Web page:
Figure 96 violates at least the first and last of these and exhibits other

Figure 96 violates at least the first and last of

This preview shows page 362 - 364 out of 517 pages.

Figure 9.6 violates at least the first and last of these, and exhibits other smells as well, as we can see by running reek on it: 1 time_setter.rb -- 5 warnings: 2 TimeSetter#self.convert calls (y + 1) twice (Duplication) 3 TimeSetter#self.convert has approx 6 statements (LongMethod) 4 TimeSetter#self.convert has the parameter name ’d’ (UncommunicativeName) 5 TimeSetter#self.convert has the variable name ’d’ (UncommunicativeName) 6 TimeSetter#self.convert has the variable name ’y’ (UncommunicativeName) Not DRY (line 2). Admittedly this is only a minor duplication, but as with any smell, it’s worth asking ourselves why the code turned out that way. Uncommunicative names (lines 4–6). Variable y appears to be an integer (lines 6, 7, 10, 14) and is related to another variable d —what could those be? For that matter, what does the class TimeSetter set the time to, and what is being converted to what in convert ? Four decades ago, memory was precious and so variable names were kept short to allow more space for code. Today, there’s no excuse for poor variable names; Figure 9.13 provides suggestions.
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What Guideline Example Variable or class name Noun phrase PopularMovie , top_movies Method with side effects Verb phrase pay_for_order , charge_credit_card! Method that returns a value Noun phrase movie.producers , actor_list Boolean variable or method Adjective phrase already_rated? , @is_oscar_winner Figure 9.13: variable-naming guidelines based on simple English, excerpted from Green and Ledgard 2011 . Given that disk space is free and modern editors have auto-completion that saves you retyping the full name, your colleagues will thank you for writing @is_oscar_winner instead of OsWin . Too long (line 3). More lines of code per method means more places for bugs to hide, more paths to test, and more mocking and stubbing during testing. However, excessive length is really a symptom that emerges from more specific problems—in this case, failure to stick to a single level of A bstraction. As Figure 9.14 shows, convert really consists of a small number of high-level steps, each of which could be divided into sub-steps. But in the code, there is no way to tell where the boundaries of steps or sub- steps would be, making the method harder to understand. Indeed, the nested conditional in lines 6–8 makes it hard for a programmer to mentally “walk through” the code, and complicates testing since you have to select sets of test cases that exercise each possible code path. The ancient wisdom that a method shouldn’t exceed one screenful of code was based on text-only terminals with 24 lines of 80 characters. A modern 22-inch monitor shows 10 times that much, so guidelines like SOFA are more reliable today. 1 start with Year = 1980 2 while (days remaining > 365) 3 if Year is a leap year 4 then if possible, peel off 366 days and advance Year by 1 5 else 6 peel off 365 days and advance Year by 1 7 return Year 8 9 Figure 9.14: The computation of the current year given the number of days since the beginning of a start year (1980) is much more clear when written in pseudocode. Notice that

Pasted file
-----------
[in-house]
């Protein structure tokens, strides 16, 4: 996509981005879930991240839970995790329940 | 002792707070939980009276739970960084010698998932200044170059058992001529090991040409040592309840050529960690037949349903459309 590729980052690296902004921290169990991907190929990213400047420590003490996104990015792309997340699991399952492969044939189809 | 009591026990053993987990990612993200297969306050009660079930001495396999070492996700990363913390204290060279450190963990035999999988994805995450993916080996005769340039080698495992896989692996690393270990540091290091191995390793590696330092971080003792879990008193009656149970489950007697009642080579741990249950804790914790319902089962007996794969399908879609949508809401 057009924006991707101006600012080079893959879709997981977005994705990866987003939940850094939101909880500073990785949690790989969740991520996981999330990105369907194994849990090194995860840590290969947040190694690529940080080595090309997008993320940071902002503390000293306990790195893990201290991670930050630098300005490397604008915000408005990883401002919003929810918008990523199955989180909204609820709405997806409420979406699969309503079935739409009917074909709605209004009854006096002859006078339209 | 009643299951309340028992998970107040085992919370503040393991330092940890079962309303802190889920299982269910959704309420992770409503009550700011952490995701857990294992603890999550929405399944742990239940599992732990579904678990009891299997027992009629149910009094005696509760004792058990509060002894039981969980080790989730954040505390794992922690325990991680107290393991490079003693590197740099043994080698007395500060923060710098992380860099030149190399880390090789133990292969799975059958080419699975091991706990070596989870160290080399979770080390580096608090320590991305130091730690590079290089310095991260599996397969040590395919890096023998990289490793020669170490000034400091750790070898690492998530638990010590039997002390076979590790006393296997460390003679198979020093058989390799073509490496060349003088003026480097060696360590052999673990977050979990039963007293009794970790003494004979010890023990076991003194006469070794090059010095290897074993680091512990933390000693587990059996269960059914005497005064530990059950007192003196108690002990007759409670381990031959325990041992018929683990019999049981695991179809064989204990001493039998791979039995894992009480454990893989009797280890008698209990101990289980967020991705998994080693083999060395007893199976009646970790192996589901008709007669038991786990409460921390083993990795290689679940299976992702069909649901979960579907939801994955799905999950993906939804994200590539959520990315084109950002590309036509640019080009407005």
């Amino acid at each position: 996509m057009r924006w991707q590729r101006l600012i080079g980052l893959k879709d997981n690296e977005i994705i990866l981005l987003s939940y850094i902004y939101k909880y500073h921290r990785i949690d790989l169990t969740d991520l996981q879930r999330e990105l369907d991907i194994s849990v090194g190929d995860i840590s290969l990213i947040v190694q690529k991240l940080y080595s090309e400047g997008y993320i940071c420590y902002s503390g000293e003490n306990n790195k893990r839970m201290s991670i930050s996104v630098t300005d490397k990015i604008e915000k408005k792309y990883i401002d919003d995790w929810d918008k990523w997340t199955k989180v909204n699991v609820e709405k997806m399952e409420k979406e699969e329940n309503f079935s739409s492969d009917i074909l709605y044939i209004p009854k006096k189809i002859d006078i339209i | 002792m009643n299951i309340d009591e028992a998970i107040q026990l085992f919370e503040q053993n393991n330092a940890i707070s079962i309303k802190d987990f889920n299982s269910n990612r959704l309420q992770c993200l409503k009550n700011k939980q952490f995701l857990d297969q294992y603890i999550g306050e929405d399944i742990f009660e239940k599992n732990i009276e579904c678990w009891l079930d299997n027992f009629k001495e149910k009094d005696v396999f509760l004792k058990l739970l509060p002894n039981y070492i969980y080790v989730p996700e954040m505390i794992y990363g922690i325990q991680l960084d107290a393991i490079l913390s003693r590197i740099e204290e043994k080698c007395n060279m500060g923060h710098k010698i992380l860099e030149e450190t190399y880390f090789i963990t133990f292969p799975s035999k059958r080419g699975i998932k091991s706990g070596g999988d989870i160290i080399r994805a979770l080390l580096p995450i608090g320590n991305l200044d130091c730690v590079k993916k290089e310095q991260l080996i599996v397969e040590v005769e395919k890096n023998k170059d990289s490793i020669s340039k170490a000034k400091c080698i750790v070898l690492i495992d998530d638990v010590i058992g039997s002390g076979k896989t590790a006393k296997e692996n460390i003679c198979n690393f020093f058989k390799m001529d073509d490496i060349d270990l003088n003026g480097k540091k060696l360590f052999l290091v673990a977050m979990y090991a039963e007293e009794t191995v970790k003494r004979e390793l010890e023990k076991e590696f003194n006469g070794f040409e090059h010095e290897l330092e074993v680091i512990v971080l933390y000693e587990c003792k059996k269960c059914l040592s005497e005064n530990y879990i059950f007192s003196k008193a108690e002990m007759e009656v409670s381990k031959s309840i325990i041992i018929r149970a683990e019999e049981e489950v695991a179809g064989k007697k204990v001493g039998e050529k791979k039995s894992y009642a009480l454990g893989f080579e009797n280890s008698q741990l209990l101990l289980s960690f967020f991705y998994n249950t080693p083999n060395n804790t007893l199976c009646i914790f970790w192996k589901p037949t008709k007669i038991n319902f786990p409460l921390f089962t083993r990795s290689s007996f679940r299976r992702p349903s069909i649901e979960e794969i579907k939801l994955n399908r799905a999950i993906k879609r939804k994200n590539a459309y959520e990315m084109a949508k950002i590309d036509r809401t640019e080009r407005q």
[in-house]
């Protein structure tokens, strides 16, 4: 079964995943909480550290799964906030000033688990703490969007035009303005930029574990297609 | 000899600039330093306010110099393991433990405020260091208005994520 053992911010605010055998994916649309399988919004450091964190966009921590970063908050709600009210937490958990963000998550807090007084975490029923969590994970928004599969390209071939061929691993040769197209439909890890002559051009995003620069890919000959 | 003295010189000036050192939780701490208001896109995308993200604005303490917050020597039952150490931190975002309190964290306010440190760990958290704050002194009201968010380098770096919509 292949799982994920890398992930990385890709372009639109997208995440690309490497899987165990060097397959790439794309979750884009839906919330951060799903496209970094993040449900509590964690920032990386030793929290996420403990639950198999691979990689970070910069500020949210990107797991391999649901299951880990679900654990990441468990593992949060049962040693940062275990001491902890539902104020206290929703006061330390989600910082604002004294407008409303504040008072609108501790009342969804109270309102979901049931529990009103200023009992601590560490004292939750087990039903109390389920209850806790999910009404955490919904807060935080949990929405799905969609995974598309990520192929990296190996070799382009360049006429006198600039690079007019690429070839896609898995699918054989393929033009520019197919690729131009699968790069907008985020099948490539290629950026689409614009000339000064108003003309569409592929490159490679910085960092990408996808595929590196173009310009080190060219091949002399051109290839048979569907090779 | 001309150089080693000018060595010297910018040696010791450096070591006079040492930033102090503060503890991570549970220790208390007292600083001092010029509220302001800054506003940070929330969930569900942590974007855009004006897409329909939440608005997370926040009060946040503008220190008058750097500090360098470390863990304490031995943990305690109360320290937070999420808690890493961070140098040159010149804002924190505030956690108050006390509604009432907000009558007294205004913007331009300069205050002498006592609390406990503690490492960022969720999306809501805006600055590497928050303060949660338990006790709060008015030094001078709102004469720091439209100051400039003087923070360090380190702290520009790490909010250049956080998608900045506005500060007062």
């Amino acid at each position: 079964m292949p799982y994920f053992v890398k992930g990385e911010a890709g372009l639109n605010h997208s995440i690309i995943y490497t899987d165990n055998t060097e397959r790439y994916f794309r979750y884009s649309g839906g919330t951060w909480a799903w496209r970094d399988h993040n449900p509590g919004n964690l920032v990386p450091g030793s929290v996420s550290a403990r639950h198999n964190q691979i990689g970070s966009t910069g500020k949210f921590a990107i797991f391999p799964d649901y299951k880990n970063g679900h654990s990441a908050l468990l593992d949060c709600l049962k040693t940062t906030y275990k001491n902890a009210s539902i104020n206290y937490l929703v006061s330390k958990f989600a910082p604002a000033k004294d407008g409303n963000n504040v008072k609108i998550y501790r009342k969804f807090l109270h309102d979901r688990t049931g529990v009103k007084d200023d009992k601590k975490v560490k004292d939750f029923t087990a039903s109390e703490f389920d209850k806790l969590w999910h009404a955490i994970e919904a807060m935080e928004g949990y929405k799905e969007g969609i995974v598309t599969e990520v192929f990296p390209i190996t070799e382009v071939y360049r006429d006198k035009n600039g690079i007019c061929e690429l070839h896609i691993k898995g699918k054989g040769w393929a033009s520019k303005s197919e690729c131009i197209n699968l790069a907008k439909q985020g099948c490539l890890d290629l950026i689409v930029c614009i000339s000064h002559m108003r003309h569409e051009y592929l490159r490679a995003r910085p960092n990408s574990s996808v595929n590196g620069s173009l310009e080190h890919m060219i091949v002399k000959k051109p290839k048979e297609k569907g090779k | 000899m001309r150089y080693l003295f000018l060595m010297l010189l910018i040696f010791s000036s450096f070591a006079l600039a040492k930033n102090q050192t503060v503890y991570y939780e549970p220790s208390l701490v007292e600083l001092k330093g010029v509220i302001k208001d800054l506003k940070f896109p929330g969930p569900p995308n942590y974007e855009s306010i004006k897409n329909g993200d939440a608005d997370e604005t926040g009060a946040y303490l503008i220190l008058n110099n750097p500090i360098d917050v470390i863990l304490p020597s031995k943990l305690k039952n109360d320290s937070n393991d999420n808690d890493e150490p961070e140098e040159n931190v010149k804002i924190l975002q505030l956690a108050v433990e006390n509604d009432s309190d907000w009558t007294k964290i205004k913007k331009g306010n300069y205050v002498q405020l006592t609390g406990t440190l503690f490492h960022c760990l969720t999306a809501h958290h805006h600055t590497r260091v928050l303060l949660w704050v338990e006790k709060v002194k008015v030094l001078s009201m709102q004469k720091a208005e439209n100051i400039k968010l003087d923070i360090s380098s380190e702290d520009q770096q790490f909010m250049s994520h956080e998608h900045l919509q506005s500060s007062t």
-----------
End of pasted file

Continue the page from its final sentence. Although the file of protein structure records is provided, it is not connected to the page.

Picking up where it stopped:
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  • Spring '19
  • Dr.Marcos

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